[Sca-cooks] Obleys, wafers, barquillos and nieules
alysk at ix.netcom.com
Sun Jun 17 11:46:19 PDT 2007
Okay... To add to the roiling confusion... Suey wrote:
>The point is what would be the proper name for barquillos in English?
>Now a Spaniard just reminded me that in church we are given
>'ostias' during communion and we eat ostias or barquillos in the home
>with ice cream in particular today which are store bought and most
>popularly known as barquillos. What are wafers in Spanish she queried? I
>just looked it up they are: barquillos or ostias as per my Cassell's
>bilingual dictionary! Neither obleys nor ostias appear in that dictionary.
>A Spanish recipe for ostias consists of one kilo of flour mixed with
>lots of water to make a very runny batter. Drop one tablespoon on the
>iron and press until toasted. Now why doesn't the church make wafers
>like that? Oops now you caught again. I can't say wafers anymore without
>abusing the Queen's English?
>(Now just to add confusion to all this in Nola's original Castellan
>translation we have a recipe for Ostias with an accent on the i. Lady
>Brighid translates that as oysters. Iranzo in her modern translation
>into Castellan is more definite in her index saying ostias from the sea.
>Dog gone it I was so excited when I saw the word ostias.)
"Barquillo" (both Cassell and Velazquez) is defined as "a thin rolled
wafer". "Barquilla" is the conical mould for wafers, among other
definitions. Going backwards from English to Spanish, "wafer" is "oblea",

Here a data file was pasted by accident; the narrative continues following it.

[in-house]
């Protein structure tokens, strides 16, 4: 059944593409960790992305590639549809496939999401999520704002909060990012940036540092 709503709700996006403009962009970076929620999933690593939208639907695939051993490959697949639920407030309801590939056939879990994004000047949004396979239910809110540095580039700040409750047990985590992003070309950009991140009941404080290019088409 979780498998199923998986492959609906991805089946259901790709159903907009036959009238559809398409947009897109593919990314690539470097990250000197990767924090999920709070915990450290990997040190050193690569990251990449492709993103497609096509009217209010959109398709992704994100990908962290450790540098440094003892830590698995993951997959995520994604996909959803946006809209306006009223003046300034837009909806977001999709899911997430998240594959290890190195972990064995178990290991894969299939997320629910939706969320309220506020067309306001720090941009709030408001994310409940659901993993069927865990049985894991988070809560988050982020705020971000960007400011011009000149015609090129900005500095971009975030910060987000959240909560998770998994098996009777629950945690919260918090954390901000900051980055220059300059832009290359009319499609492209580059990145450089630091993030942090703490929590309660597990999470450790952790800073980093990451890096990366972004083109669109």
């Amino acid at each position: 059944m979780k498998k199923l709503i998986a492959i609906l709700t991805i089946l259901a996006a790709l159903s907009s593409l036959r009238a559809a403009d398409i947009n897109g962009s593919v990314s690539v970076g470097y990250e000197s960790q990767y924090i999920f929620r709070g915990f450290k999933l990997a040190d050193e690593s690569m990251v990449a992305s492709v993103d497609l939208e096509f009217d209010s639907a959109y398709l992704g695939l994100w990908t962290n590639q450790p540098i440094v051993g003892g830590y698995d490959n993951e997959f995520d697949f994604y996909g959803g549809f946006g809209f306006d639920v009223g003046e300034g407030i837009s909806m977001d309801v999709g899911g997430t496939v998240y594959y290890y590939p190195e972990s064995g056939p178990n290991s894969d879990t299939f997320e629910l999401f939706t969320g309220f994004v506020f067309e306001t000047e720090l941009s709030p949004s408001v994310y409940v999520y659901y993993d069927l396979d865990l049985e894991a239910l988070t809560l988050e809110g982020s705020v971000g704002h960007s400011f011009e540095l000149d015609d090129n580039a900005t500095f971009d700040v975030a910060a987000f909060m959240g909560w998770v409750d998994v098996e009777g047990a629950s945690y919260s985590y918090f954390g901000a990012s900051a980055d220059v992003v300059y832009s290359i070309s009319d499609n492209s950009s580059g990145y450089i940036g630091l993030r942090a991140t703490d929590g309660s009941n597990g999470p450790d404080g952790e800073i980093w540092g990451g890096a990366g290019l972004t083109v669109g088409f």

"hostia" or "barquillo", according to Velazquez and Cassell. Since the "h"
is silent in Spanish, it might be "misspelled" as "ostia", no accent mark.
There is no entry for "ostia" because the word should be "hostia". (Think
"Oyster" is "ostra", not "ostia", unless there was an ancient spelling
that doesn't appear in modern Spanish dictionaries. "Ostio'n" (accent mark
on the "o") is a "large oyster". "Ostra" is Catalan for oyster, as well.
(It also means "bloody h*ll" as well!) I cannot find any "osti'a" at all.
That doesn't mean that it didn't exist in the Middle Ages, but maybe it was
>Now I think we are cooking Sent Sovi and Nola use the words neules,
>nelles in their recipes which I have been calling wafers as per Lady
>Brighid in her translation of Nola's recipe: 91.
My Catalan-English dictionary gives "neula" as "rolled wafer biscuit". It
is possible that in our time period that it could have been spelled
differently as cited above.
alysk at ix.netcom.com
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